Retired scientists and co-workers from the Los Alamos National Laboratory, Lee's daughter's fifth-grade teacher and even his former jailer were among those who showed up at Borders bookstore Tuesday.
Lee, wearing a black jacket over a dress shirt and tie, was gracious and personable to autograph seekers. Reporters present were not allowed to ask him questions.
One of Lee's attorneys said Tuesday was the first day of the book tour.
Lee, a Taiwanese-born naturalized citizen, was arrested in December 1999 and indicted on 59 felony counts alleging he transferred nuclear weapons information to portable computer tapes. He was held in solitary confinement for nine months, though never charged with spying.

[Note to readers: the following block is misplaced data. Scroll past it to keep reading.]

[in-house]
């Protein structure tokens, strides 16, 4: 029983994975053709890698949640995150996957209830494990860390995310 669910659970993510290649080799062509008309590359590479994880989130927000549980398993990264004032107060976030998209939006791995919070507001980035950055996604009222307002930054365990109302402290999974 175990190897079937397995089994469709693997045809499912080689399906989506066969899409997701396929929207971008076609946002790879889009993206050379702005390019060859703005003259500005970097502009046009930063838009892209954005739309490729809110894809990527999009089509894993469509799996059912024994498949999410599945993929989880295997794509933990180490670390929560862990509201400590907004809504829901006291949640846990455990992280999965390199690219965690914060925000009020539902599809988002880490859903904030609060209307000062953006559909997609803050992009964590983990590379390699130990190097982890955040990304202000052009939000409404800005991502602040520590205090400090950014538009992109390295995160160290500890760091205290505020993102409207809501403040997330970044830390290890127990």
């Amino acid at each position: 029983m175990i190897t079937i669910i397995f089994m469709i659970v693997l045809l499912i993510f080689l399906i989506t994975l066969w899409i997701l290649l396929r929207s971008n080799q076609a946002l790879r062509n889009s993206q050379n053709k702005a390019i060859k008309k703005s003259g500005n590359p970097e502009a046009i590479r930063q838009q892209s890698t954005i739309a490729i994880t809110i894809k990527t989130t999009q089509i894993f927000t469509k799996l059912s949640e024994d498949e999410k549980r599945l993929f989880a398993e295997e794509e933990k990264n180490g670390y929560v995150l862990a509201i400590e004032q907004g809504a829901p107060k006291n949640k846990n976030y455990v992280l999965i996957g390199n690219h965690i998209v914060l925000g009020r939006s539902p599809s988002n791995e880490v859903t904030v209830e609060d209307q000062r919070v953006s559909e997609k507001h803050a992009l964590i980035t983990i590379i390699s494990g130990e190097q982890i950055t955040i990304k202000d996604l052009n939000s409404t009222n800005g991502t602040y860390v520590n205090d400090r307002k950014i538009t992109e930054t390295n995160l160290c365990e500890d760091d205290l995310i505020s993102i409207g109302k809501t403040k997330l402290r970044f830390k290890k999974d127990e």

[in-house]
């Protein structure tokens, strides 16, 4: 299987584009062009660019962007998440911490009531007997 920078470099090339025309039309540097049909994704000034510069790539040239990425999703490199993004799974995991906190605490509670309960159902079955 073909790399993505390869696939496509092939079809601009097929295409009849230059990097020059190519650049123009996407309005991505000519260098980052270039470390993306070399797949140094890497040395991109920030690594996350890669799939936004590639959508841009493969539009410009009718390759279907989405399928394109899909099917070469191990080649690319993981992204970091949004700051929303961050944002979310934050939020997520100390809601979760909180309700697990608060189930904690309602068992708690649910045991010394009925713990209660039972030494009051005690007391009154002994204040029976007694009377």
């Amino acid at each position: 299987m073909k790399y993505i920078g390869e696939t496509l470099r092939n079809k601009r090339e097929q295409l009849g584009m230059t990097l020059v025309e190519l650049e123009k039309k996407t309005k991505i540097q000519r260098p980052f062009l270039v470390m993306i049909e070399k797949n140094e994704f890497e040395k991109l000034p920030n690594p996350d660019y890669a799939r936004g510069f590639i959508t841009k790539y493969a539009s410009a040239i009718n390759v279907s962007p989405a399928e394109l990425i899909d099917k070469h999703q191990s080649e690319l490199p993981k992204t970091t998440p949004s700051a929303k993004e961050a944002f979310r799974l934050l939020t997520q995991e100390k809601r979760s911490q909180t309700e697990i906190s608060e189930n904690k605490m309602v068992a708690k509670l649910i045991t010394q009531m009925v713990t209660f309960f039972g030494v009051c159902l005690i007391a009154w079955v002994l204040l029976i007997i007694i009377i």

As the government's case crumbled, Lee pleaded guilty to a felony count of downloading sensitive material, and was set free. The FBI's mishandling of the case was a major embarrassment for the bureau.
In the book published by Hyperion, Lee describes himself as a loyal "Cold Warrior" for the United States, yet says the FBI threatened him with execution if he did not confess to giving nuclear secrets to China.
By RICHARD BENKE
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